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Top Moments From The Naomi Osaka Netflix Doc That’ll Have You Feeling Like You Can Conquer The World

The long-awaited and, now, very timely Naomi Osaka docuseries on Netflix is finally here and it’s jam-packed with a lot of powerful, intimate moments narrated by the tennis champ herself. Naomi Osaka is split into three episodes and gives us a behind the scenes look into the mind of the four-time Grand Slam champion, allowing viewers to witness how rapidly her life turned around with overnight fame and success since winning the 2018 U.S. Open final against her own idol Serena Williams.

As fans, we get to know Osaka on a different level and learn more about her Japanese-Haitian upbringing, how the death of one of her biggest role models in sports affected her and how she diverted from the given blueprint of the average tennis player when it came to activism.

Here are the top moments that will keep you glued to your screens during the three-part series.

Like it did for many of us, Kobe Bryant’s death had a profound impact on the young tennis star.

The Black Mamba – as Kobe was affectionately known – was a role model for so many in sports and beyond. Osaka, too, looked up to the basketball great and his committed champion mentality. When the former Lakers star died in a tragic helicopter crash in January 2020, along with his daughter Gianna and seven others, it greatly affected Osaka.

In a video she recorded shortly after the news, she showed the camera her phone background, which was a photo of herself and Bryant, and discussed how much he impacted her.

“It’s so amazing how one person can touch the hearts of so many people. When I talked to him, I felt so similar to him… the way he would describe how he would do things to get under his opponents’ skin or whatever. I was like, ‘That’s literally what I do,’” Osaka said in the video. “So I’m feeling like I let him down. I’m supposed to carry on his mentality in tennis and here I am like… I haven’t won a Grand Slam. I’m losing matches because I’m mentally weak, and he’s… that’s so uncharacteristic of him.”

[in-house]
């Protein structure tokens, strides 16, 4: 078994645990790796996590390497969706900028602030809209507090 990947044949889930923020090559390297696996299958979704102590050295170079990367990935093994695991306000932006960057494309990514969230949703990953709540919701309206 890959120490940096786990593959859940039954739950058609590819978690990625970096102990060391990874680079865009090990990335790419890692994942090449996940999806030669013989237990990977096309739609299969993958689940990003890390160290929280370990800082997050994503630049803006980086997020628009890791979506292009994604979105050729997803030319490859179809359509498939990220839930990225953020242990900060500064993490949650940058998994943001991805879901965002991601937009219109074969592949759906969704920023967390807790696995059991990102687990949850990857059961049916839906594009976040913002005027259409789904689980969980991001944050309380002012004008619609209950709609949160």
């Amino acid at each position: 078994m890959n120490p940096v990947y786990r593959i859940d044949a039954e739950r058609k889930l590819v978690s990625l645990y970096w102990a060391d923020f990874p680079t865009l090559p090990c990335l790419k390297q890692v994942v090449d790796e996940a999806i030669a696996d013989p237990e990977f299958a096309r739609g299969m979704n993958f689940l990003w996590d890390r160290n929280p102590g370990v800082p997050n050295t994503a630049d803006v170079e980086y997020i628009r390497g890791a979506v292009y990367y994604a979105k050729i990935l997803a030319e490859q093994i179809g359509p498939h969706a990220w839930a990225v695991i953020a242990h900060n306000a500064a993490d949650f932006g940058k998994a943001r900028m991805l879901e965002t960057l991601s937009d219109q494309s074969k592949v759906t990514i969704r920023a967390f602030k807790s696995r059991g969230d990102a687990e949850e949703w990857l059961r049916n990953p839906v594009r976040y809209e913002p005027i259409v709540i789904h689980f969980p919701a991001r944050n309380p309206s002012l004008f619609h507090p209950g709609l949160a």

Naomi wants to fully represent her half-Black and half-Japanese heritage.

In Naomi Osaka, we get to learn more about the difficultues that her parents faced as a biracial couple in Japan. Her parents met while her father (who is from Haiti) was visiting Hokkaido as a college student from New York.

“No matter what somebody does, as an immigrant in Japan, you never really are full Japanese. So we had our obstacles within our marriage and parental, you know, and how they looked at us,” said Francois, who is originally from Jacmel, Haiti. “In choosing their names and making sure it’s a universal name wherever they go, we wanted people to see who they really are.”

Osaka also points out there pressure she feels to highlight her mixed heritage and identity. THough she speaks Japanese with her mom and sister, she says she wishes she spoke it more. Her growing popularity has made her rethink her language proficiency. “Now I’m in the spotlight, I’m thinking maybe I’m doing something wrong by not representing the half-Black, half-Japanese kids well,” she said.

Osaka received backlash when she gave up her U.S. citizenship to represent Japan.